In Texas, Rotarians can be all too aware of the controversies surrounding school textbook choice, with quarrels notoriously centered on the degree of emphasis to give to selected historical figures and even whether or not to allow use of a single word to describe the defenders of the Alamo. Required texts are changed out every few years.
But in areas of South Africa, among other recipient countries, schools are eager and grateful to acquire whatever discarded textbooks Texas may be able to offer, historical nuances notwithstanding.
A number of Texas Rotary clubs, the Temple Club among them, have worked for years to steer critically needed texts into poverty-stricken communities where both educational funding and the resulting literacy rate are minimal.
With club members providing the labor and both Temple and Belton school districts, along with Temple Public Library, the books, the Books for the World project this summer sent three (!) of Wilsonart’s donated 18-wheelers packed with shrink-wrapped, palletized volumes down to the Port of Houston. From there, container ships transport them to South Africa’s Port of Durban. From Durban, Rotary District 9300 steps in with additional transport, right down to the “last mile,” to build library collections, and thus literacy, in budget-strapped regions. Since the program was established in the early 2000s, it has been embraced by Rotary clubs in over a dozen other states.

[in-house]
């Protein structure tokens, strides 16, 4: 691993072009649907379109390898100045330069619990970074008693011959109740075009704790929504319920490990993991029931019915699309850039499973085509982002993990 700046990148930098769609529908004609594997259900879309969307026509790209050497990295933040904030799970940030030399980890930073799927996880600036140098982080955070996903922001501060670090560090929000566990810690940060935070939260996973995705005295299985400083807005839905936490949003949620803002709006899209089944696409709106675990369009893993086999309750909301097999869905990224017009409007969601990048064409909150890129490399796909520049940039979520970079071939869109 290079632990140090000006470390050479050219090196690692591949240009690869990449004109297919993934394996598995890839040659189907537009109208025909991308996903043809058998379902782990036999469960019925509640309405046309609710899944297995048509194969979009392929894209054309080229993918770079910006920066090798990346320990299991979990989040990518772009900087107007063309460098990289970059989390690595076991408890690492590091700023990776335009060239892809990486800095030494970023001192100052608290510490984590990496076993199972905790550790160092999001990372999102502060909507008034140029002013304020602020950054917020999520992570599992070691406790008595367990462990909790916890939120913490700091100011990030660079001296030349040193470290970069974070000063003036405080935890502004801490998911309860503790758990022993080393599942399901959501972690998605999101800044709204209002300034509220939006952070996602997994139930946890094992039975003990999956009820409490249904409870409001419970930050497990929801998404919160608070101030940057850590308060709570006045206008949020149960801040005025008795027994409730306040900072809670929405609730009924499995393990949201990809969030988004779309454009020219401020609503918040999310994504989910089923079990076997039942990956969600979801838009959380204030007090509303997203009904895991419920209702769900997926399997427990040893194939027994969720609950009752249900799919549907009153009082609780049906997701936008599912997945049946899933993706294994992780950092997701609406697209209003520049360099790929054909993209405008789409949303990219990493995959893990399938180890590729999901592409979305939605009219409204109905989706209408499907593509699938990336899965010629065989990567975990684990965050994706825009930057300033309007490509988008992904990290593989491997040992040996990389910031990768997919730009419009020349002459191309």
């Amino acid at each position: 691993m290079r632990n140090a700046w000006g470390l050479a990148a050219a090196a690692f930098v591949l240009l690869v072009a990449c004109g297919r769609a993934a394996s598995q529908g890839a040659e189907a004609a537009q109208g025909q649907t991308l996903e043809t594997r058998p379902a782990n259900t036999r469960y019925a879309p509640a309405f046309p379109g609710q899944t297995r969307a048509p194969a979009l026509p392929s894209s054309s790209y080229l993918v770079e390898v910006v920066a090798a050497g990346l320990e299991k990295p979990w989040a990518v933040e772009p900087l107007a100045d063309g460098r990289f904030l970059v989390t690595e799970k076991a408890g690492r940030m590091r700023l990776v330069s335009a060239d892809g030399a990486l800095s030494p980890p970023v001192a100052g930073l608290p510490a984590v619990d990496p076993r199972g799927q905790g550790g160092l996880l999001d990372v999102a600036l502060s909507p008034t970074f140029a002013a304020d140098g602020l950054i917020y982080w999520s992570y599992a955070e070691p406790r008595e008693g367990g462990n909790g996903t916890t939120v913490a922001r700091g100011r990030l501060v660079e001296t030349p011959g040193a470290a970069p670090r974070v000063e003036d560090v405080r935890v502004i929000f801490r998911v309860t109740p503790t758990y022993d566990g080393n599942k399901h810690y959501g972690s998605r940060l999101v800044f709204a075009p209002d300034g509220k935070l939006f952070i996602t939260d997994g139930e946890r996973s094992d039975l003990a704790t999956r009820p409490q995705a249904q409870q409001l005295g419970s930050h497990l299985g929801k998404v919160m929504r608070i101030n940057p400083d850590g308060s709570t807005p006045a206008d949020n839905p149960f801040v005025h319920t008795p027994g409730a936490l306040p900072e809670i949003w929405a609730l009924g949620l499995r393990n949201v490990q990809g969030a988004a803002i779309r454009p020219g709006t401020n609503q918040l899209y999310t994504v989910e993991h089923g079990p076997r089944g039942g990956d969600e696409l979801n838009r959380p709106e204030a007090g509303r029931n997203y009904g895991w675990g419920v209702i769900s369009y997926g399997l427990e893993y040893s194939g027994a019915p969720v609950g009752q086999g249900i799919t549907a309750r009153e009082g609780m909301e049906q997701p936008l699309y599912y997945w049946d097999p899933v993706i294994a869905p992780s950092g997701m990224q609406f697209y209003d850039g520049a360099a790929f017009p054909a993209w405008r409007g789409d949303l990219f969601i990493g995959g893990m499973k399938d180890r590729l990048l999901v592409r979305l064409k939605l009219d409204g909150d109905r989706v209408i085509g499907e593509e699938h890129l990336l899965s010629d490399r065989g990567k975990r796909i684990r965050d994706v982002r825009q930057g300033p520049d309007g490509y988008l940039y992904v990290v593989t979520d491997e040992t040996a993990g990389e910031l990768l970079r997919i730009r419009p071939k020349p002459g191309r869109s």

To haul the books down to the port, Wilsonart, a Temple-based leading supplier of engineered laminated work surfaces, has offered use of company’s tractor trailers for several years, now. But not all project-related expenses are donated. In Houston, sea containers must be purchased, each costing several thousand dollars. Once unloaded they are converted into village libraries or even classrooms. And then there is the freight rate by sea to South Africa, another several thousand that must be raised.
Past District 5890 Governor Charlie Clemmons established the Second Wind Foundation in Seabrook, Texas, to serve as the financial arm of the program. Tax-deductible donations to Second Wind underwrite container shipping costs beyond the goods and services provided by Rotarians.
With confidence that the current virus crisis will eventually end and that Rotarians will again gather comfortably for club meetings and group projects, Books for the World holds every promise to continue promoting education and literacy in response to Rotary International’s inspiring motto, “Service Above Self.”